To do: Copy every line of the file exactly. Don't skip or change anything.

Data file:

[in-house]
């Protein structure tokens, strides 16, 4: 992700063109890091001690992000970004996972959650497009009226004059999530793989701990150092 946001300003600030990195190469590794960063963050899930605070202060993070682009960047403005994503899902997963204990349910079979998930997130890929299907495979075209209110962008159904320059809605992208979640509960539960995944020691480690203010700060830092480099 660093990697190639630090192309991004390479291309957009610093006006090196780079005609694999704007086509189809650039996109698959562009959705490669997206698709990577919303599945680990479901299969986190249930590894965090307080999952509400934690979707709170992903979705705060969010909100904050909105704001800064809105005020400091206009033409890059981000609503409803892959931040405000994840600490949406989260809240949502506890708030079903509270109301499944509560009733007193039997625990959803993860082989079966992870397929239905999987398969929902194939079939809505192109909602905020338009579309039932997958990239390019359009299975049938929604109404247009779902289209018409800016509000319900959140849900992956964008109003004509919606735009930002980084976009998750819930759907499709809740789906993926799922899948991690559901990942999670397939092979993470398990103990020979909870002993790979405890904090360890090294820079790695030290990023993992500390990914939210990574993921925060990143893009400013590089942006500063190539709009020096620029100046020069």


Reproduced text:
[in-house]
């Protein structure tokens, strides 16, 4: 992700063109890091001690992000970004996972959650497009009226004059999530793989701990150092 946001300003600030990195190469590794960063963050899930605070202060993070682009960047403005994503899902997963204990349910079979998930997130890929299907495979075209209110962008159904320059809605992208979640509960539960995944020691480690203010700060830092480099 660093990697190639630090192309991004390479291309957009610093006006090196780079005609694999704007086509189809650039996109698959562009959705490669997206698709990577919303599945680990479901299969986190249930590894965090307080999952509400934690979707709170992903979705705060969010909100904050909105704001800064809105005020400091206009033409890059981000609503409803892959931040405000994840600490949406989260809240949502506890708030079903509270109301499944509560009733007193039997625990959803993860082989079966992870397929239905999987398969929902194939079939809505192109909602905020338009579309039932997958990239390019359009299975049938929604109404247009779902289209018409800016509000319900959140849900992956964008109003004509919606735009930002980084976009998750819930759907499709809740789906993926799922899948991690559901990942999670397939092979993470398990103990020979909870002993790979405890904090360890090294820079790695030290990023993992500390990914939210990574993921925060990143893009400013590089942006500063190539709009020096620029100046020069």